“We should write because it is human nature to write. Writing claims our world. It makes it directly and specifically our own. We should write because humans are spiritual beings and writing is a powerful form of prayer and meditation, connecting us both to our own insights and to a higher and deeper level of inner guidance as well… We should write because writing is good for the soul… We should write, above all, because we are writers whether we call ourselves writers or not.”

images courtesy of, &


Carol Dennard & Louise Mooncie

Carol Dennard & Louise Mooncie

Book Launch – Between two worlds by Louise Mooncie
The Bookkeeper Bookshop 1a Kings Rd, St Leonards
on Sunday 20 October
The venue was full to overflowing when Louise Illig Mooncie gave a talk and read from her  book on past experiences as someone in a personal and spiritual crisis, and particularly as a German woman who has struggled with her country’s troubled past. Louise answered questions on her experiences and the beliefs that she holds today.

Bookbuster 39 Queens Rd, Hastings
Thursday 24 October 6 – 9 pm £2 entry Sheer Poetry: An open mic poetry night
Go to Bookbuster’s Facebook page and see more.

Printed Matter Bookshop 185 Queens Rd, Hastings TN34 1RG
Jan 2020: Book launch of Paul Anderson’s Suedeheads & film screening of Horace Ove’s ‘Reggae 1970’ at The Electric Palace Cinema, Old Town.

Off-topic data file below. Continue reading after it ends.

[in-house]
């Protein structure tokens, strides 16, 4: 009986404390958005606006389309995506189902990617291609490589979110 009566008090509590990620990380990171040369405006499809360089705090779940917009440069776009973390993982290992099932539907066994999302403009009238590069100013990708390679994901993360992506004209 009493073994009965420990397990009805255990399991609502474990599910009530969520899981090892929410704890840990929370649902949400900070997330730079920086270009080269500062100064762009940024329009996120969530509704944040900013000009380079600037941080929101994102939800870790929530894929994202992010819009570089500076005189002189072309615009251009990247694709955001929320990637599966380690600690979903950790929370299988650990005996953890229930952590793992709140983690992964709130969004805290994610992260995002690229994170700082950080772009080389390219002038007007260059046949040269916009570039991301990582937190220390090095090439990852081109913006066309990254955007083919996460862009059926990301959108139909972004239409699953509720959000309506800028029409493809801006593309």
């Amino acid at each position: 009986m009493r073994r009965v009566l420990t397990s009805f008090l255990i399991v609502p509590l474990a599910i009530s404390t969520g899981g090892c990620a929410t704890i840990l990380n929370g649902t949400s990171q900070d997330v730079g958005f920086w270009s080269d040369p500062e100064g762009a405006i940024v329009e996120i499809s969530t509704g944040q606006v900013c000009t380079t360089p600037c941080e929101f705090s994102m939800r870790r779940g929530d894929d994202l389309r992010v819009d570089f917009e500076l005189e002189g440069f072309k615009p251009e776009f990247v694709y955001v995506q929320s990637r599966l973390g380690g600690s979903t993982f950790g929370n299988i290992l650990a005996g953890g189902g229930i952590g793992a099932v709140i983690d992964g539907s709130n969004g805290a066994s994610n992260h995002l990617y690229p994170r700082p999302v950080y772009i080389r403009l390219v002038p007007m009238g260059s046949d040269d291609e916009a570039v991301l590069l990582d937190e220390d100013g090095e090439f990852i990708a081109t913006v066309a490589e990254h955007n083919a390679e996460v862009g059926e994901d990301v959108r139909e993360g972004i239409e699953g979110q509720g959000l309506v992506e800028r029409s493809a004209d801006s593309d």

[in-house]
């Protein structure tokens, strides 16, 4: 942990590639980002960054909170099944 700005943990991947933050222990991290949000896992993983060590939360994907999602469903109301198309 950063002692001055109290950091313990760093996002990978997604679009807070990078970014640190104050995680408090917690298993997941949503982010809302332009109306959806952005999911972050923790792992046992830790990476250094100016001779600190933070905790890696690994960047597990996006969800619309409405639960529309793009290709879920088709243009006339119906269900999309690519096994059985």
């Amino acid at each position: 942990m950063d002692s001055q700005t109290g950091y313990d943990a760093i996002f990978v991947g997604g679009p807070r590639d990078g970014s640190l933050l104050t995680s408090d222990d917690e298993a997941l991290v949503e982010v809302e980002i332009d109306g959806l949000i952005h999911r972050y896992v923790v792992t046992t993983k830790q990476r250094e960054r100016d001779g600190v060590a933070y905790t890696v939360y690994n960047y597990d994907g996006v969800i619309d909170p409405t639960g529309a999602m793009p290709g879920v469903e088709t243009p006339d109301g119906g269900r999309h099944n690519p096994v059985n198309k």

The Bookkeeper Bookshop 1a Kings Rd, St Leonards
Come and look at the Bookkeeper Bookshop Facebook page to see more.


Well, folks, that’s it for this week. I hope you’ve all had a good week and that your projects are going well.

For an update on my writing, please see: Breakthrough.

For a selection of other posts on my writing journey, please see

Thanks for reading and happy writing.

Angela J. Phillip







Posted 09:00 Tuesday, Oct 22, 2019 In: Hastings Bookchat

Also in: Hastings Bookchat

More HOT Stuff

    HOT is run by volunteers but has overheads for hosting and web development. Support HOT!


    Advertise your business or your event on HOT for as little as £20 per month
    Find out more…


    If you like HOT and want to keep it sustainable, please Donate via PayPal, it’s easy!


    Do you want to write, proofread, edit listings or help sell advertising? then contact us

  • Subscribe to HOT